He also has an instinct for compelling productions. Since seeing Ivo van Hove’s work staged at the Young Vic and the Barbican, Jude Law has 'really wanted to have the opportunity to work with' the in-demand Dutch director.
Now Law stars in Obsession, Toneelgroep Amsterdam’s stage adaptation of Luchino Visconti's Ossessione – the stylish, neo-realist 1943 Italian film about seduction, passion and murder. It should be electrifying.
Yet this play feels undercharged – despite a muscular performance from Law (literally: he prowls the stage half-naked, much to everyone’s delight).
Barbican/Toneelgroep Amsterdam, Obsession, Halina Reijn, Jude Law and Gijs Scholten van Aschat. Photo by Jan Versweyveld
Obsession is removed from the 1940s Italian aesthetic of the film and cast into a contemporary Ivo van Hove universe: an abstract interior, shaped by designer Jan Versweyveld’s angular minimalism, with the entrails of a vehicle and a ghostly, self-playing accordion both suspended from the ceiling.
Law could not be better cast as handsome down-and-out Gino, who comes looking for food at a bar owned by Joseph (Gijs Scholten van Aschat) and his wife Hanna (Halina Reijn).
The plot combines quotidian details with a grander tragic inevitability. Gino seduces Hanna and the affair fuels first infatuation, then destruction, before collapsing towards a chilling climax. Essentially, Gino loves Hanna because he thinks she will follow him on the road; Hanna loves Gino in the hope he will stay with her at home.
Beneath the easy drifter swagger, Law brings an intensity that makes the immediate, magnetic pull between Gino and Hanna plausible. But the mannered, contrived nature of the script means even the best of actors can’t breathe vitality into the dialogue.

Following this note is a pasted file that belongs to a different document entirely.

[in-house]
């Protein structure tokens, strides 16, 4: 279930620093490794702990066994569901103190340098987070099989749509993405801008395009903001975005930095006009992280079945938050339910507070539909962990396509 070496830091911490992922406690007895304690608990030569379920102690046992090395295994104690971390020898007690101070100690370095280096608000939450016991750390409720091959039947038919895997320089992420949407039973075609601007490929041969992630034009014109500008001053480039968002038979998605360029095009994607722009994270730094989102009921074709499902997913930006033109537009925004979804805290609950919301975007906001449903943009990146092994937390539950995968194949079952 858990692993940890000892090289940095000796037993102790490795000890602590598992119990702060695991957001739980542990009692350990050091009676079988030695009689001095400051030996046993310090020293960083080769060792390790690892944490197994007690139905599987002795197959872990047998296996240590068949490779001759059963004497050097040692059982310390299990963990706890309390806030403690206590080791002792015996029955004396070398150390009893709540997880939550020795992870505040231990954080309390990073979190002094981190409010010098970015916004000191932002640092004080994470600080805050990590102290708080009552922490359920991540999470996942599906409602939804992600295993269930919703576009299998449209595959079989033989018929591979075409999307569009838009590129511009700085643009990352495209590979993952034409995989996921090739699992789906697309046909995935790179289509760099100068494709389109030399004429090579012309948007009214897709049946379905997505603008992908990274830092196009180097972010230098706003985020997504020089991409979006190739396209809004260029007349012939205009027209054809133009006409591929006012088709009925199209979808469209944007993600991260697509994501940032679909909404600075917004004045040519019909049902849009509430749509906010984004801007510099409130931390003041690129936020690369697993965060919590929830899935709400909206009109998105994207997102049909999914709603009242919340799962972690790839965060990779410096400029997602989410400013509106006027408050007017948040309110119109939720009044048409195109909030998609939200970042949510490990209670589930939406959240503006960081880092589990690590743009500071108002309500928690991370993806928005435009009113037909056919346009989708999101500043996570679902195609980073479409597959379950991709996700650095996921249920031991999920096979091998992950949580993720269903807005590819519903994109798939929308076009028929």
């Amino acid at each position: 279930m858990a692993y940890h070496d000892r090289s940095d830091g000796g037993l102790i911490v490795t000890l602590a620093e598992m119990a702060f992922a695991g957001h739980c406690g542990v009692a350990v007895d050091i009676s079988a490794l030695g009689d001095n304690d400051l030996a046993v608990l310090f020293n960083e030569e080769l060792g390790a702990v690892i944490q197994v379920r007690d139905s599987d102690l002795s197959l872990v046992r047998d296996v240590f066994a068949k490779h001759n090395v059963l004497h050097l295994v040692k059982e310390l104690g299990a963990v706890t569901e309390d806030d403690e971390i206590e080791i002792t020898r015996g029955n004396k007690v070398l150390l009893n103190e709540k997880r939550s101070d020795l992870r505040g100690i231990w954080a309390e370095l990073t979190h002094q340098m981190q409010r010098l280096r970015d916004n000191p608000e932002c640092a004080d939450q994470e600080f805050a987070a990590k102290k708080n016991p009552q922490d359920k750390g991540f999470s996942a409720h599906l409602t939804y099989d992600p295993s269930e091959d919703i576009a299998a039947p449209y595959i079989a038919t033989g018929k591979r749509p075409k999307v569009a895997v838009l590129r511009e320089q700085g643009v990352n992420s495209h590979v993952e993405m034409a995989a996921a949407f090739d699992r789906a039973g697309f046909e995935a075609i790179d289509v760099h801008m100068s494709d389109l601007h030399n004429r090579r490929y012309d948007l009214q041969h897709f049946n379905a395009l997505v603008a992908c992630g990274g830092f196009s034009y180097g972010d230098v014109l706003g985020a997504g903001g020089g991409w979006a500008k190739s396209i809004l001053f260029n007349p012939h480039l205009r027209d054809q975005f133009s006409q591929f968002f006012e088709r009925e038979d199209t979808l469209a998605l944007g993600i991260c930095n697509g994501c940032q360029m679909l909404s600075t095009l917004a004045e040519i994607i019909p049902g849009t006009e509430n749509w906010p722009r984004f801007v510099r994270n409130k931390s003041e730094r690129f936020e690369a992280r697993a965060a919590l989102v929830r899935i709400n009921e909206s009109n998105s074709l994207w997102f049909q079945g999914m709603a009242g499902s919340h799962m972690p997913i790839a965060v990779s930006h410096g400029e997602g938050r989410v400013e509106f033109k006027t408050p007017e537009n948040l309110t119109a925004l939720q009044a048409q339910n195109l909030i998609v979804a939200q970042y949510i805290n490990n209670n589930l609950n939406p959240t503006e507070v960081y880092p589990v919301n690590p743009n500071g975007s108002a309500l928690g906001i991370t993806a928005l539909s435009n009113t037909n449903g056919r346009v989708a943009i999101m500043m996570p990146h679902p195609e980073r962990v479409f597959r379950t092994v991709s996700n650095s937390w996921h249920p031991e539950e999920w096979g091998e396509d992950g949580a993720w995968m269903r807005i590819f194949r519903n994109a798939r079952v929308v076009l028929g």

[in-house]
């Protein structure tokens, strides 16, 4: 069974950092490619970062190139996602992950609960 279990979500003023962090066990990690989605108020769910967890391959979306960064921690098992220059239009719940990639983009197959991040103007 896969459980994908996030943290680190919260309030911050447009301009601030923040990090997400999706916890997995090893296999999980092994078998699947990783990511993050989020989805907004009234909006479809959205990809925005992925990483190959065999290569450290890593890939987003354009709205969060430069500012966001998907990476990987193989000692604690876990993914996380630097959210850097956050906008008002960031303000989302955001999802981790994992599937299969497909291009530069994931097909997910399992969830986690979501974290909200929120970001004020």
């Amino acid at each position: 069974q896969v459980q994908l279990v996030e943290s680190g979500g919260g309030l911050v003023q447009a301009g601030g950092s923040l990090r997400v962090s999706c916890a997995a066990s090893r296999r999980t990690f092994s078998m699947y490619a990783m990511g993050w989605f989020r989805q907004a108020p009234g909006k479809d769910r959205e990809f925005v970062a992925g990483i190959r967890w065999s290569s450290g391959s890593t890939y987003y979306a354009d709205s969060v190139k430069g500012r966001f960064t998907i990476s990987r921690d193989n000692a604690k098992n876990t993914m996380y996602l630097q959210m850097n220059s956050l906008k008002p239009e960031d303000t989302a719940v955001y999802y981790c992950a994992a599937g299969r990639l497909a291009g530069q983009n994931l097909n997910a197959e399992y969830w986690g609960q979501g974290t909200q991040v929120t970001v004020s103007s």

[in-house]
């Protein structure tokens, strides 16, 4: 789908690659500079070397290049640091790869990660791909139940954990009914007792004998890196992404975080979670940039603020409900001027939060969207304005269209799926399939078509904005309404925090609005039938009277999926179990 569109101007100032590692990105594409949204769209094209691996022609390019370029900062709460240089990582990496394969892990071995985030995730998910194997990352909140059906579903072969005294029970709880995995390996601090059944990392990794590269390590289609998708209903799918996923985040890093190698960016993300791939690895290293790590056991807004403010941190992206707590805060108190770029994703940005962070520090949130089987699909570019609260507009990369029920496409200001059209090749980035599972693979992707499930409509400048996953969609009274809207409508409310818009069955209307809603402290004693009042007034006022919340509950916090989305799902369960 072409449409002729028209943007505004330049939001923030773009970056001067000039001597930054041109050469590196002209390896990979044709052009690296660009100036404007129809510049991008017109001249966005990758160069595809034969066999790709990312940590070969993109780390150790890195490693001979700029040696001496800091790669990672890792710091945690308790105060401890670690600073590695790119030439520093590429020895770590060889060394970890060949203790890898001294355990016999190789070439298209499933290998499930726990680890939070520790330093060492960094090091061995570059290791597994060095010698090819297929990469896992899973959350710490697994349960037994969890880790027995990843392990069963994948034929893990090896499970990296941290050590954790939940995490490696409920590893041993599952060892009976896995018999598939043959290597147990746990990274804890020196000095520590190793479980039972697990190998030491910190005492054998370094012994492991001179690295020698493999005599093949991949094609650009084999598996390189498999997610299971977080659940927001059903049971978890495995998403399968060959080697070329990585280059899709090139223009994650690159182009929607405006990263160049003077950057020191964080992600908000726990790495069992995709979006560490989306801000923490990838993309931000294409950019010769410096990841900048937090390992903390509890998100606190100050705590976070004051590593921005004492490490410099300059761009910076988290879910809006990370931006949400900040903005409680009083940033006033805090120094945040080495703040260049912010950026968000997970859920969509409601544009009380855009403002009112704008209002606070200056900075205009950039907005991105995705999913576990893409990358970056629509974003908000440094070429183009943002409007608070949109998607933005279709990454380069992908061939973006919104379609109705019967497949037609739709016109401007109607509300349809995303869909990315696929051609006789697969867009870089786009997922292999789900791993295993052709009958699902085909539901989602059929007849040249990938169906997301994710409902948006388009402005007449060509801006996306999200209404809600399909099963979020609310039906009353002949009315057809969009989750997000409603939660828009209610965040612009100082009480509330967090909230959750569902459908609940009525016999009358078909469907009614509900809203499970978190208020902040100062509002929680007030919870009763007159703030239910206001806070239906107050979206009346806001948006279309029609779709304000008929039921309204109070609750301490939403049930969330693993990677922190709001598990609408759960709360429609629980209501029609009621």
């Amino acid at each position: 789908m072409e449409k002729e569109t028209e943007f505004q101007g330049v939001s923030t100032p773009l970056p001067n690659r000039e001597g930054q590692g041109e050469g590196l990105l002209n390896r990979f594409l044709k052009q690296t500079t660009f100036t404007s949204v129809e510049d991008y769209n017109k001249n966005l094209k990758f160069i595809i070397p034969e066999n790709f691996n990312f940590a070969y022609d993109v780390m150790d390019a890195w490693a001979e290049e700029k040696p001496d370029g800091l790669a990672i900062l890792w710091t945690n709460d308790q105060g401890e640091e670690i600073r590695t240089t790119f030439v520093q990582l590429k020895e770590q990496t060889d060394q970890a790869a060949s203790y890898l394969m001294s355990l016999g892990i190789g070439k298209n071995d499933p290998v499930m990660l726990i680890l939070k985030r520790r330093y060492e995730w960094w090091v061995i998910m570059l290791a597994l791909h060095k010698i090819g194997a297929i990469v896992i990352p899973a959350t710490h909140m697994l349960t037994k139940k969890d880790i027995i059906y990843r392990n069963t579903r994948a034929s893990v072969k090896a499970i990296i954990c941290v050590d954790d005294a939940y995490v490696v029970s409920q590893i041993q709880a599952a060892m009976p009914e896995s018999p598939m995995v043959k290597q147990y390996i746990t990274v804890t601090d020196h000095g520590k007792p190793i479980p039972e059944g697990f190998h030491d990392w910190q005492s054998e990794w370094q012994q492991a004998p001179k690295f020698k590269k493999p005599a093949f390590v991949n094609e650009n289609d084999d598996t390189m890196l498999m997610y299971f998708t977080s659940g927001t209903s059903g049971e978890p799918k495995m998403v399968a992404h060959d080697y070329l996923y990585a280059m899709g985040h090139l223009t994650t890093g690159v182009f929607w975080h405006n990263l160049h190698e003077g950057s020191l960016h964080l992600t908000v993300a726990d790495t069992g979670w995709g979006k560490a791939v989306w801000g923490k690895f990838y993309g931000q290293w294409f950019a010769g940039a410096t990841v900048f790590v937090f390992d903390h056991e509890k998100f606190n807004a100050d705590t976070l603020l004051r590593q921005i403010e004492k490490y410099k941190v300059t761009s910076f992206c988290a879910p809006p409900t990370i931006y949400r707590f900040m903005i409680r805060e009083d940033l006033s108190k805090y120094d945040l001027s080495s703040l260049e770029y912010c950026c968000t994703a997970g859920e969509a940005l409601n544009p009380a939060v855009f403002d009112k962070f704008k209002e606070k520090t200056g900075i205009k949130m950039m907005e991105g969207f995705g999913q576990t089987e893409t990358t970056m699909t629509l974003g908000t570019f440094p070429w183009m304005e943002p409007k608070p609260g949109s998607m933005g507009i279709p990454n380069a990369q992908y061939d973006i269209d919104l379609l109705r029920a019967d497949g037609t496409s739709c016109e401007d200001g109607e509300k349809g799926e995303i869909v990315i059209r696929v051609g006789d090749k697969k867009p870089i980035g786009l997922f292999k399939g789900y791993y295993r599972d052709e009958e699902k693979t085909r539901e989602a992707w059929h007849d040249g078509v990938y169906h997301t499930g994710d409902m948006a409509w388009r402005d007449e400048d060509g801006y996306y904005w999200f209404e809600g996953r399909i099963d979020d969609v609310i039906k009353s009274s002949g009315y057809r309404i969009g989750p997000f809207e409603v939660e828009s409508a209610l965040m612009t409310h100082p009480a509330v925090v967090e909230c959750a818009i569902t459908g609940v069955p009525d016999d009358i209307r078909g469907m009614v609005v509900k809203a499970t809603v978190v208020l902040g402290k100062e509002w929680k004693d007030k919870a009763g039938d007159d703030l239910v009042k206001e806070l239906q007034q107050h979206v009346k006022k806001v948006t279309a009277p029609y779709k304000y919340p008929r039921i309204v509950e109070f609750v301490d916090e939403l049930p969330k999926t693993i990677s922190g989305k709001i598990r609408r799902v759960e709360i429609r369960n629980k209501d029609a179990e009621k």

Barbican/Toneelgroep Amsterdam, Obsession, Halina Reijn and Jude Law. Photo by Jan Versweyveld
The emotional impact is carried instead through actions. Passion is staged with precision and zoomed-in eroticism. Close-up video projections shows the actors’ faces etched with desire. In the place of orgasm, there’s a savage bite of the hand. Later, bloody brutality is conveyed with black oil gushing from the engine hanging overhead. It’s a stylish abstraction, but doesn’t bring us any further into the drama.
The play hinges on the all-consuming obsession of the title – be it romantic, destructive or narcissistic. But it delivers a diluted, distant approximation of the emotions. As a stylish two-hour drama, it’s watchable enough (did we mention Jude Law’s bare chest?), but is certainly not something to obsess over.
|What||Ivo van Hove & Jude Law: Obsession, Barbican Centre review|
|Where||Barbican Centre, Silk Street, London, EC2Y 8DS | MAP|
|Nearest tube||Barbican (underground)|
19 Apr 17 – 20 May 17, 7:45 PM – 9:35 PM
|Price||£16 - £60|
|Website||Click here to book via the Barbican Centre|